Chinese gene-edited twins created to be immune to HIV may have ‘unintended mutations’

The Chinese twin girls controversially genetically engineered in 2018 to be immune to HIV may not be immune to the virus, according to scientists reviewing research around the project.

The embryo alteration resulted in biophysicist He Jiankui being investigated by Chinese authorities and placed under house arrest over ethics concerns. 

The results of Dr He’s research were published on Tuesday for the first time by the MIT Technology Review.  Scientists who studied the research said that as well as not being HIV immune, the girls may have unintended mutations resulting from the gene editing.

Dr He claimed that his work with the world’s first genetically modified children could lead to the control of HIV worldwide.

Damning comments from the scientists scrutinising his papers have cast further doubt on both his results and his ethical standards.

During the gene editing process, for which Dr He used a tool called Crispr, he targeted a gene called CCR5, mutations of which can result in HIV immunity.

Fyodor Urnov, genome editing scientist at the University of California’s Innovative Genomic Institute, said that Dr He’s data did not support the claim that the process had worked.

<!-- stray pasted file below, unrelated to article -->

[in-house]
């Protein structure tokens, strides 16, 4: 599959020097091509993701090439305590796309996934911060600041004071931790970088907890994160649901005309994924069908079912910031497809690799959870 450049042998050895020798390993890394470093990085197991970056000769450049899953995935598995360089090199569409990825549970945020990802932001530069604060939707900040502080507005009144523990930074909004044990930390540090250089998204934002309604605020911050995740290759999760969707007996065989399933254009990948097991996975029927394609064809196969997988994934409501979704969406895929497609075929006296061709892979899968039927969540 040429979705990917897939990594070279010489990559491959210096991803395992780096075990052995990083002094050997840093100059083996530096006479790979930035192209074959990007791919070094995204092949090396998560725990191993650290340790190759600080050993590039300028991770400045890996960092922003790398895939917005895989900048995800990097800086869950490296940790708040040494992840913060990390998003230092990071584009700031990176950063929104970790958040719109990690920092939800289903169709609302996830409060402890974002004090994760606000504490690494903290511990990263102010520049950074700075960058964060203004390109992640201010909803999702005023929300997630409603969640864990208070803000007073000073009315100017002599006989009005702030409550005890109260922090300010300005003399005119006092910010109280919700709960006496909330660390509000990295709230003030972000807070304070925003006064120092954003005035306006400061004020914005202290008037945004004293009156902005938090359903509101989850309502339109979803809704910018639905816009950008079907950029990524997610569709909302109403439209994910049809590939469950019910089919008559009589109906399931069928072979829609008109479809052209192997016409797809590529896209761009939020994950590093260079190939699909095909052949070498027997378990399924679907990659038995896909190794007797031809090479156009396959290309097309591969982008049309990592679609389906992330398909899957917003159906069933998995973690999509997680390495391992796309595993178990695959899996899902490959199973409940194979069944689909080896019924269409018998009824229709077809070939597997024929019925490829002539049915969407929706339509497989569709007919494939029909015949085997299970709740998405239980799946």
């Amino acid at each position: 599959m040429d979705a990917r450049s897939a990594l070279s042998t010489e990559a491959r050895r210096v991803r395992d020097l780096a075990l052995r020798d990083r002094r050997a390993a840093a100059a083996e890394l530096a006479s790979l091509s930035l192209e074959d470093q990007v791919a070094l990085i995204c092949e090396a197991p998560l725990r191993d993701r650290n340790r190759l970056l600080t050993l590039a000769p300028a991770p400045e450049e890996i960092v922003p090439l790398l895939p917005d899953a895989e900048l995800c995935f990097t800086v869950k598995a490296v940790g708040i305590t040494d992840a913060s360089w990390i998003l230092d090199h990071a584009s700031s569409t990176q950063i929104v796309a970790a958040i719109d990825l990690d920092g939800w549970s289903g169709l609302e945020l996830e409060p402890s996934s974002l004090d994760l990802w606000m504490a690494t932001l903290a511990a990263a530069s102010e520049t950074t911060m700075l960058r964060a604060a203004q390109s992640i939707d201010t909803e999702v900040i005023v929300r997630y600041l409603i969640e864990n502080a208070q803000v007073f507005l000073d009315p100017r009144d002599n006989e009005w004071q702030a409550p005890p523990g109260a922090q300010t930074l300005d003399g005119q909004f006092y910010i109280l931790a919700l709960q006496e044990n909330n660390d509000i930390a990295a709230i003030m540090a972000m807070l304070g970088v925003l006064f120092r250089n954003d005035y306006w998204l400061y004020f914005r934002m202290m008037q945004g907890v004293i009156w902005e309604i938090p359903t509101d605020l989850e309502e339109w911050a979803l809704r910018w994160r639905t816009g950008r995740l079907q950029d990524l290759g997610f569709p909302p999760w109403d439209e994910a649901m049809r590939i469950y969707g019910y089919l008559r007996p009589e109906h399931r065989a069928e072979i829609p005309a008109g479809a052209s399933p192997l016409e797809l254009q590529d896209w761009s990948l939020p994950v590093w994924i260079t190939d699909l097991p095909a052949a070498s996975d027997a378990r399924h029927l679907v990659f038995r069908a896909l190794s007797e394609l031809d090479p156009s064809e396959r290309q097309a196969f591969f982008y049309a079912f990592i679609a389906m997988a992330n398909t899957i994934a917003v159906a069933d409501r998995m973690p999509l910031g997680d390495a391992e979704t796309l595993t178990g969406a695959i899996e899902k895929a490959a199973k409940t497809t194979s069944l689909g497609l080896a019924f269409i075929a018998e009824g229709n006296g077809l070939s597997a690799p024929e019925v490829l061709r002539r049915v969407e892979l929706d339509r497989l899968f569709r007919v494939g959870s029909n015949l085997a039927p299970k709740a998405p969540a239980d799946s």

Dr Urnov told the MIT Technology Review: “The claim they [Dr He and colleagues] have reproduced the prevalent CCR5 variant is a blatant misrepresentation of the actual data and can only be described by one term: a deliberate falsehood.

“The study shows that the research team instead failed to reproduce the prevalent CCR5 variant. The statement that embryo editing will help millions is equal parts delusional and outrageous, and is akin to saying that the 1969 moonwalk ‘brings hopes to millions of human beings seeking to live on the moon’.”

Using Crispr in humans is controversial as it sometimes causes unplanned gene edits.

Dr He’s research stated that one of the embryos he edited potentially had one unplanned – although largely biologically insignificant – mutation, and that the other embryo “did not show any off-target mutations.”

Dr Urnov called the claim “an egregious misrepresentation of the actual data that can, again, only be described as a blatant falsehood.

“It is technically impossible to determine whether an edited embryo ‘did not show any off-target mutations’ without destroying that embryo by inspecting every one of its cells.”

The review also raised concerns about the selection of parents for the experiment.

As the twins’ father is HIV positive, some question whether social stigma in China about the virus prompted the parents to turn to Dr He as they may have struggled to get conventional fertility treatment. 

Dr He’s manuscript was submitted to journals including Nature and the Journal of the American Medical Association, but has not been officially published.

On Twitter Dr Urnov wrote that his “delusion and hubris are a tragic lesson – a negative example for the ages.”

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